The experience of the “inner chatterbox” is something that most people have experienced. Sometimes the chatter is made up of our “to do” list– mentally repeating itself in cycles over and over again. Sometimes they are critical thoughts or judgments about what we have already done or seen of other people that day. They are thoughts about the past and thoughts about the future. Often worrisome or negative.
So how do we find our space of inner quiet?
The key behavior is finding the present moment again. Most of us have probably heard about this concept, or even read books like Be Here Now. And it seems like a straightforward concept, but we all know that the truth of the matter is that it is easier said than done. The main obstacle we face is that we spent our whole life training our brains (wiring the neurons and everything) to always be planning ahead or ruminating over things that have already happened. This prevents our brains from being able to process and notice what is going around us right now.
However, if we could re-train our brains to pay attention to what is happening in the moment, we would begin to feel more calm throughout the day.
Often, when we finally take the time to notice what is happening right here and now, we begin to feel more joyful and uplifted from experiencing the inner peace that comes from focusing on the present.
But don’t take my word for it– experience it yourself! For one minute, just try focusing your attention on what is happening right now around you. First, you may put your attention on the noises with you in your room, then move to those coming from outside, going further and further out. You can even write down all that you hear. Then look outside or even step outside if possible, and take a look at the patterns of clouds in the sky, how the air feels to you, what you see in the vast blue above. You may even want to draw what you see.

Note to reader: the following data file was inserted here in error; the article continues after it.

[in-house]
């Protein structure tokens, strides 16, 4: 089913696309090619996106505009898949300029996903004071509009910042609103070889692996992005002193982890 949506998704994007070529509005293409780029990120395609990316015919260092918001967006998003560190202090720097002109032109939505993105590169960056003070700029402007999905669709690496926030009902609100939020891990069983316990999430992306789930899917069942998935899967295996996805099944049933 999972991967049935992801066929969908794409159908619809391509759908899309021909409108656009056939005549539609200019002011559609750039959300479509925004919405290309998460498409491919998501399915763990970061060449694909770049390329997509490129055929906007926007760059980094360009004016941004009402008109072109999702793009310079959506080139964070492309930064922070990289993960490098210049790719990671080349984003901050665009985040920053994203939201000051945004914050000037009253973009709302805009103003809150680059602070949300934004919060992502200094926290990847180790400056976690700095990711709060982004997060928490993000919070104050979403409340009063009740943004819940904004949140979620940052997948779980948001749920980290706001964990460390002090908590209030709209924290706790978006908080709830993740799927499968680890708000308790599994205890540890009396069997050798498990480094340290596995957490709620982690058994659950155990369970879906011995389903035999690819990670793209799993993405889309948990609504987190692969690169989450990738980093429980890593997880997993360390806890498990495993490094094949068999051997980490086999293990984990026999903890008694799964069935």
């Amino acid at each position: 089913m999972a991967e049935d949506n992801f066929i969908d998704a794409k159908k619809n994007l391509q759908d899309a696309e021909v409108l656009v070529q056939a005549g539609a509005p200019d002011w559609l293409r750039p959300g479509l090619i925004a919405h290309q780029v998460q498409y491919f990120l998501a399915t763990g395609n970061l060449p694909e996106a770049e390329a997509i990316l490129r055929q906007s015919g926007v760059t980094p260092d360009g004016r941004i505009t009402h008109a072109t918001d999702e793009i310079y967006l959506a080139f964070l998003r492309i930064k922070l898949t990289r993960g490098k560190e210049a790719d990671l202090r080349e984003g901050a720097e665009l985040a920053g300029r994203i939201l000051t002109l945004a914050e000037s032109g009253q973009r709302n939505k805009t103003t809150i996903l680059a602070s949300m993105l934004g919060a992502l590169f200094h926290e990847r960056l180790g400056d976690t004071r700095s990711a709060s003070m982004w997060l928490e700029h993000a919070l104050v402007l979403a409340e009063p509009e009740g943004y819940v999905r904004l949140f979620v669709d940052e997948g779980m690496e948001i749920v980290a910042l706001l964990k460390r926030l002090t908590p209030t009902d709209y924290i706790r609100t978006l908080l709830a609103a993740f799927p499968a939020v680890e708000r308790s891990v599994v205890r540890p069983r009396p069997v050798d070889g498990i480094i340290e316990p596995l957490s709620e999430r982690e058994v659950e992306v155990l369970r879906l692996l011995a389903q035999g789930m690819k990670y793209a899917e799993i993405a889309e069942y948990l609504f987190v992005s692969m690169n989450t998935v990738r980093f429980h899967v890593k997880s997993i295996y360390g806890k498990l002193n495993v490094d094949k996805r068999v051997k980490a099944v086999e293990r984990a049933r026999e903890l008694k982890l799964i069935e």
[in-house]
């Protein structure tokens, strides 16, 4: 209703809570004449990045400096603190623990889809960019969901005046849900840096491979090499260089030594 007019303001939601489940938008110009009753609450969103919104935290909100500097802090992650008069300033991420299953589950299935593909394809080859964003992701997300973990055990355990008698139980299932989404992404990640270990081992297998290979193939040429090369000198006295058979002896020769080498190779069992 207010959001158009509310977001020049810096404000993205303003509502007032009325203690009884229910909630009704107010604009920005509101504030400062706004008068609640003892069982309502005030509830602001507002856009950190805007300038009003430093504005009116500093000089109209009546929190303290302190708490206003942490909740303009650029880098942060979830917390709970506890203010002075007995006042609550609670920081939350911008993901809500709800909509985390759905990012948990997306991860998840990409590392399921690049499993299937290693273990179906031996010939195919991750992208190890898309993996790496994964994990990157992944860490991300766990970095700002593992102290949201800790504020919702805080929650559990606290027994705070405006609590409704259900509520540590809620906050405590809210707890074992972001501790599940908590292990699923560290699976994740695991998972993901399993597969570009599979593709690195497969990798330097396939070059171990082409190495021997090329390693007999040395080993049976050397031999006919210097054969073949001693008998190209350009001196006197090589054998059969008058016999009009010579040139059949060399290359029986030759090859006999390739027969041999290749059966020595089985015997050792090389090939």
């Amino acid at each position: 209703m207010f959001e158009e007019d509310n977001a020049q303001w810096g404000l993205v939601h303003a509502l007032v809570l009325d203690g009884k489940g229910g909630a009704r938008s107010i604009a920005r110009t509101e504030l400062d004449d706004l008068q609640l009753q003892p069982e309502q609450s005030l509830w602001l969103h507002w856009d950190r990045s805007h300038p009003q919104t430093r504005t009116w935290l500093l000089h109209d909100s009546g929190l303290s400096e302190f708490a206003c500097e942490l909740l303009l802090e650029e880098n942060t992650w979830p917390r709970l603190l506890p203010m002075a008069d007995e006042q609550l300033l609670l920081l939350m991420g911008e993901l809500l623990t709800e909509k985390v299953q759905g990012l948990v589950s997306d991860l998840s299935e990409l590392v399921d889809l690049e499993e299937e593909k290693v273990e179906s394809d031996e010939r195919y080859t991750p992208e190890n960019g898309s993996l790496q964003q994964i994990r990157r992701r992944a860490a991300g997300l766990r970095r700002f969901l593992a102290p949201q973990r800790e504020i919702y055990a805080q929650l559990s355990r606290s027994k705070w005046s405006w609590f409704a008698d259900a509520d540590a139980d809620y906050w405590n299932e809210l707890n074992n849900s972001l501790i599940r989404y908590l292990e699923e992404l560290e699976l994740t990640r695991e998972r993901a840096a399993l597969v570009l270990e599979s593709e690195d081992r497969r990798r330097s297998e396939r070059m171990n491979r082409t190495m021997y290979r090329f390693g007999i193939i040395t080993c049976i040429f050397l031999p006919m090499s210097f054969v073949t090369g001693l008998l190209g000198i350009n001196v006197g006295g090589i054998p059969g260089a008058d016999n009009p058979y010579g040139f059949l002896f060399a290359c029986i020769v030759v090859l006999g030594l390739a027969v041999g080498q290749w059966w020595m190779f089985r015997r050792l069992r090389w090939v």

Other things we can practice throughout the day include mindfulness. We can practice conscious eating for example, or when we speak with family, friends, or co-workers– really listen and stop thinking about what we want to say next before truly hearing in their words what they are trying to express.
When walking, running, or in any type of exercise– feel the way your feet hit the ground with each step, listen to the way your body is breathing and your heart is beating, and marvel at the incredible system that is within you making all the parts of your body work together to keep you strong and full of infinite amounts of energy.
For people who like to take walks in nature, a great nature education exercise created by Joseph Cornell (author of the international best-seller, Sharing Nature) that teaches how to be mindful in nature can be found here.
For examples of quick and simple yoga exercises and practices that can help focus your attention and help you to feel calm. I also recommend reading How to Meditate for Beginners because meditation goes hand and hand with practicing mindfulness. It is the best method for learning to quiet the mind so you can lead a more calm and joyful life.
If after trying any or all of these things you notice that you feel less stressed and a little more calm, can you imagine how much better you would feel if you practiced being in the moment more and more each day?
By practicing awareness, being fully conscious of what is going on within you and around you, and concentrating with willpower and focus on these things– you will be able to quiet your mind.